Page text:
If I could change the world

Usually we try to play around and goof off here and point out the absurdity with humor and sarcasm, so forgive me for breaking into personal narrative form for this. Obviously there are some live wire issues surrounding what happened in the Democratic primary for the D3 County Council seat, and we had really hoped this would calm down with time and that we could avoid touching the third rail. It doesn’t seem like that is happening, so I would like to ask if we can have people take some deep breaths. I don’t believe it is our responsibility to police the reactions of the immigrant community here, but I do believe it is my responsibility to point out where my own community goes wrong. My own community would specifically include both white liberals and all Democrats. Of course all Democrats are a diverse group, but I can only speak to what I think is best as a Democrat, and not to the feelings I would have if I felt marginalized. I hope that is clear and inclusive, and if it isn’t I am sincerely sorry about that. Please know it is a serious concern in the back of my mind as I write this.

If I could change the world I would have everyone understand that all people have implicit biases. All. People. This is the way our brains work; it is a shortcut system so we do not have to thoughtfully analyze everything we encounter, large and small, with a long form debate. People are biased against people because of the cars they drive, the churches they attend or don’t attend, the clubs they join, the way people dress or how loudly they speak. Understanding that we are prone to biases is important, so that we can also recognize when unhelpful biases are hurting others. When these biases are about the language someone speaks, the country they are from, or the color of their skin we need the awareness of these tendencies to override harmful bias. People who are fully aware of the biases they possess and then act on them as a personal governing philosophy are racists. That is disgusting behavior.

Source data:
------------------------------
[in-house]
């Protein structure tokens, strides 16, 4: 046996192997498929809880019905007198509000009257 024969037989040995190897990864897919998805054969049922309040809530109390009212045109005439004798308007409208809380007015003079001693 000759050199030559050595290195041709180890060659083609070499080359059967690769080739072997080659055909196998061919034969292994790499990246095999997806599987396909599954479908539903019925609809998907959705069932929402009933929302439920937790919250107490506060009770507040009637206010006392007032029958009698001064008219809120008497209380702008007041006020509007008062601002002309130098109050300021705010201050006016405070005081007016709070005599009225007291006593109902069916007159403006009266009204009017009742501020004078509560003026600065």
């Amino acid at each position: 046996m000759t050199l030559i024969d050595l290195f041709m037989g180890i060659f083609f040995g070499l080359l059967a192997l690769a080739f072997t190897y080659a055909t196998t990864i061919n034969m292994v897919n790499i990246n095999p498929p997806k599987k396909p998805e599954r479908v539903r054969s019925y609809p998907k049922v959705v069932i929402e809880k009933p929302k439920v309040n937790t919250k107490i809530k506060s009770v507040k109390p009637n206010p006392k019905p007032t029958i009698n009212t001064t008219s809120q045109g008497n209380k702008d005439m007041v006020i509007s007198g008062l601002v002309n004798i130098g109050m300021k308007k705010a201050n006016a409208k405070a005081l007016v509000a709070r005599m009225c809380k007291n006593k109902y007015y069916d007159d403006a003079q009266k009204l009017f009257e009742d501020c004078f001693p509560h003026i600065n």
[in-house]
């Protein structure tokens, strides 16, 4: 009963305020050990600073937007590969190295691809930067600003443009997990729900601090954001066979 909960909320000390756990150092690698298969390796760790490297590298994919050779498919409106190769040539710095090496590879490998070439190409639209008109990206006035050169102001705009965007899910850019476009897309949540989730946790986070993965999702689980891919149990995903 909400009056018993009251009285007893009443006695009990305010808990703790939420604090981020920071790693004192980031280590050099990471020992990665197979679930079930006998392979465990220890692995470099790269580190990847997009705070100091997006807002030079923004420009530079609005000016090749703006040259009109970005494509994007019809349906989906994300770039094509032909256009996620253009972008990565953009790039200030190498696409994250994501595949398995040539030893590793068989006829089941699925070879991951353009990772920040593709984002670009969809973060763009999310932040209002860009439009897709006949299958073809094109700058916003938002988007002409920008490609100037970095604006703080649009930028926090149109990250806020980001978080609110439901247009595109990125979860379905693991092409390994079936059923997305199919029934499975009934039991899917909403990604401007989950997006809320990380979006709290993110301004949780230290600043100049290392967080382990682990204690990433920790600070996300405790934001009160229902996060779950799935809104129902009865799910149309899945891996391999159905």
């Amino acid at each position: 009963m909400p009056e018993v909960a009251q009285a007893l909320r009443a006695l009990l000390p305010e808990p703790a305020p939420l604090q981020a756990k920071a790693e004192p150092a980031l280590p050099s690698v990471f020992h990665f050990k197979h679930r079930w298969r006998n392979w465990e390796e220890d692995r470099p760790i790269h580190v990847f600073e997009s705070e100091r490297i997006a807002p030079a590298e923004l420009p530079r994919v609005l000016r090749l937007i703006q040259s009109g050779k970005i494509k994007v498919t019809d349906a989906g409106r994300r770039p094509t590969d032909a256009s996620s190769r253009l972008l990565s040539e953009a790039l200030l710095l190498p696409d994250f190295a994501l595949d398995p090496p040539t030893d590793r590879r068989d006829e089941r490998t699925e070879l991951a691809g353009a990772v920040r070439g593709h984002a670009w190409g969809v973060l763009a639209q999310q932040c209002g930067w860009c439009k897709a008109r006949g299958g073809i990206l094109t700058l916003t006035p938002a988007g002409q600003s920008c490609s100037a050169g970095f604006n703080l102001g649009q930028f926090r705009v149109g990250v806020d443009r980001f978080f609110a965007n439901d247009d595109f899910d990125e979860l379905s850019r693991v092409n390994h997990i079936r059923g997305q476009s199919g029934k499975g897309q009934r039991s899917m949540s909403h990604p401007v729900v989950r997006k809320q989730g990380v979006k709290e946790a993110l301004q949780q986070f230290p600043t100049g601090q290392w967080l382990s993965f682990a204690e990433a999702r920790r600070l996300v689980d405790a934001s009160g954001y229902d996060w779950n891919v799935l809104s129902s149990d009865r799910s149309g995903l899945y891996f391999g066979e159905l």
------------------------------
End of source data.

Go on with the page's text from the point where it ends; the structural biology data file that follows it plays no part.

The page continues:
I believe that using language like “those people” when you are speaking about a member of a minority group does indicate to others that you are carrying an implicit bias that is harmful. When you have done so a meaningful recognition of this and apology is critical. I also believe that a person is capable of being sincere and growing from the recognition of their mistakes, if they possess a willingness to do so.

The beautiful thing about failure is that it can lead us to becoming better people, friends, members of our community, and elected representatives. This is only possible if we use these moments to teach and learn rather than malign and destroy. I do not believe that screaming at someone “THAT’S RACIST!!!!!!” is helpful in opening them up to the kind of humility and commitment that is needed in order to move forward out of this awful situation (and I should say that I would also draw an important distinction between holding harmful implicit biases and racist behavior that involves cognizance and ideology). Diplomacy and sensitivity is important. We need to expand a coalition, not contract it.

It requires vulnerability and sincerity for people to change. I hope that we will see vulnerability and sincerity and willingness to change–all of us. We need to make it safe for people to find that in themselves by having dialogues, not rants. We are failing to create that environment in our community right now. We can only control ourselves; we cannot control other people’s behavior. I do not know if any of the people I feel are failing the community right now will find it in themselves to respond to hurtful circumstances gracefully. Who would have thought the Yokels would be the ones to say that we need to elevate our discourse, but we certainly do. It is incumbent upon each of us to be the best possible versions of ourselves under difficult circumstances. Right now a sizable number of people are failing at this.

I will appreciate you tolerating my resting this serious thought with a silly cliché: Thank you for coming to my Ted Talk.

Nothing about this is funny.

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